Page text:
In the latest period, some £11 million came from transmission issues, presumably Finley, which is among a number of solar assets warned about “material constraints” in the network west of Wagga Wagga due to congestion issues. That suggests that many of the solar assets in the area may also face write downs by their owners.

“This primarily relates to a loss on one of our solar projects as a result of transmission-related issues,” the company says. “Due to the instability of the power system in south-western New South Wales, AEMO imposed a constraint on this network. This limits the flow of power on the main transmission line.”

The losses from Sunraysia make up the rest of the £43 million cited from the two solar farms. “Sunraysia, which is still in construction,  experienced technical issues,” it says, adding later that the technical issues are related to “transformers”.

“There have also been ongoing delays with the Australian Energy Market Operator registration process which is holding up the project’s connection to the grid,” it adds.

John Laing says a “remediation plan” for Sunraysia is in place. But the solar farm has also become the centre of a legal dispute between John Laing and co-investor Maoneng, and the main contractor Decmil.

In a presentation to analysts, recently appointed CEO Ben Loome said some of the issues that have affected the business are the result of “not fully assessing risk return dynamics. A lot of this activity came at a time when investment in renewable energy was becoming more competitive and commoditised.”

John Laing earlier this year put its Australian renewable energy portfolio up for sale after taking the decision not to invest in any new assets. It pulled the two solar assets from the sales process, citing the uncertainty over connections and grid congestion.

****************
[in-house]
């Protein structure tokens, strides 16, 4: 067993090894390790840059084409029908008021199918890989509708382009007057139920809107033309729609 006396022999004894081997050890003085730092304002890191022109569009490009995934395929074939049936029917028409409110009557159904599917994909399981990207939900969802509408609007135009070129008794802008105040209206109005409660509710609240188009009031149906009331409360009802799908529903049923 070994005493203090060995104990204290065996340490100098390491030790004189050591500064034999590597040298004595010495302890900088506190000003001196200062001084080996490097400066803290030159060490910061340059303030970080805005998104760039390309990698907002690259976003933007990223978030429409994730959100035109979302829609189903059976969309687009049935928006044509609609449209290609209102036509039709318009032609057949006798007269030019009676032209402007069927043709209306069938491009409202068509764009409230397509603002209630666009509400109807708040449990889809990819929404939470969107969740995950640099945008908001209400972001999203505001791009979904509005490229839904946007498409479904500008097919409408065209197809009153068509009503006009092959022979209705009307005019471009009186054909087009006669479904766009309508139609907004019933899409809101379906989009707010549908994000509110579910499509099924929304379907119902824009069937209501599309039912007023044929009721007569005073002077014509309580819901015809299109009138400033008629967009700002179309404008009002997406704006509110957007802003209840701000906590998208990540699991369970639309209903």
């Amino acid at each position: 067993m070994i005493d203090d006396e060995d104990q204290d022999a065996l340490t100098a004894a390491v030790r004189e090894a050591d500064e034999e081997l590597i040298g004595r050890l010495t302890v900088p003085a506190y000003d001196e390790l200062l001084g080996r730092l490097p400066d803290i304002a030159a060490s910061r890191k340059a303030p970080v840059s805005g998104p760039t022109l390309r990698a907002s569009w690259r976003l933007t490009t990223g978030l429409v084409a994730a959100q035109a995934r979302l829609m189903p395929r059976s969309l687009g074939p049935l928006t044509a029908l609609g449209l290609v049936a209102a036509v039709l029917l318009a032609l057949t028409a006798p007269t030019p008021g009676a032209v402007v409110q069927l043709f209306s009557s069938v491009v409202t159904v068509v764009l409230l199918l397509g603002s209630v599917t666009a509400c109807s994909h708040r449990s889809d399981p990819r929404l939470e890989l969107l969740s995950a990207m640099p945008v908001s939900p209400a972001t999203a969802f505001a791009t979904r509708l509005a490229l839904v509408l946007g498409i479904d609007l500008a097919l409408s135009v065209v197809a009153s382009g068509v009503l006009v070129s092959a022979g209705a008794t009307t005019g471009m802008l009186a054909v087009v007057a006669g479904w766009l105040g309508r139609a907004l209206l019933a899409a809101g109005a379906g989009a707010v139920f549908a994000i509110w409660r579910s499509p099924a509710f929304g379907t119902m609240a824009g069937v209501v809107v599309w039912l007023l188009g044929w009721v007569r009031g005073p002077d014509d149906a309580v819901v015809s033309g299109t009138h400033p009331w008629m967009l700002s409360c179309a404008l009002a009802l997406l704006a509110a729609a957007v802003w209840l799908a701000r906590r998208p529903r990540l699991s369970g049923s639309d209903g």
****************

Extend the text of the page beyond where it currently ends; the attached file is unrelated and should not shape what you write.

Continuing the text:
Loome said the company will not be hurried to make a sale. “We have got to make sure each of projects is properly prepared for sale – so we can maximise value,” he said in the presentation. “We will be pursing realisations over the next 1 or 2 years. We are not under pressure to sell any assets ”

But John Laing says the sale process is being affected by the Covid-19 pandemic and changes to Australia Foreign Investment Review Board rules, and the 49.8 per cent owned Granville wind farm being built in Tasmania is being delayed by Covid-19 issues and “weather conditions.” Completion of construction is targeted for the beginning of 2021.

Its other assets in Australia include the Cherry Tree wind farm in Victoria, the Kiata wind farm in Victoria (72.3 per cent), and minority stakes in each of the three big Hornsdale wind farm assets in South Australia.

The John Laing accounts also reveal another £50 million in losses from its renewable energy portfolio because of lower prices, although it does not specify the extent of these losses across the individual regions of its US, European or Australian portfolio.

John Laing has contracts in numerous civil works projects across a number of countries, including a hospital in Adelaide and light rail in Sydney, but the problems with its renewables portfolio drove its result to a £95 million loss in the first half.



For more postings from me, see  DISSECTING LEFTISM, TONGUE-TIED, EDUCATION WATCH INTERNATIONAL, POLITICAL CORRECTNESS WATCH, FOOD & HEALTH SKEPTIC and AUSTRALIAN POLITICS. Home Pages are   here or   here or   here.  Email me (John Ray) here.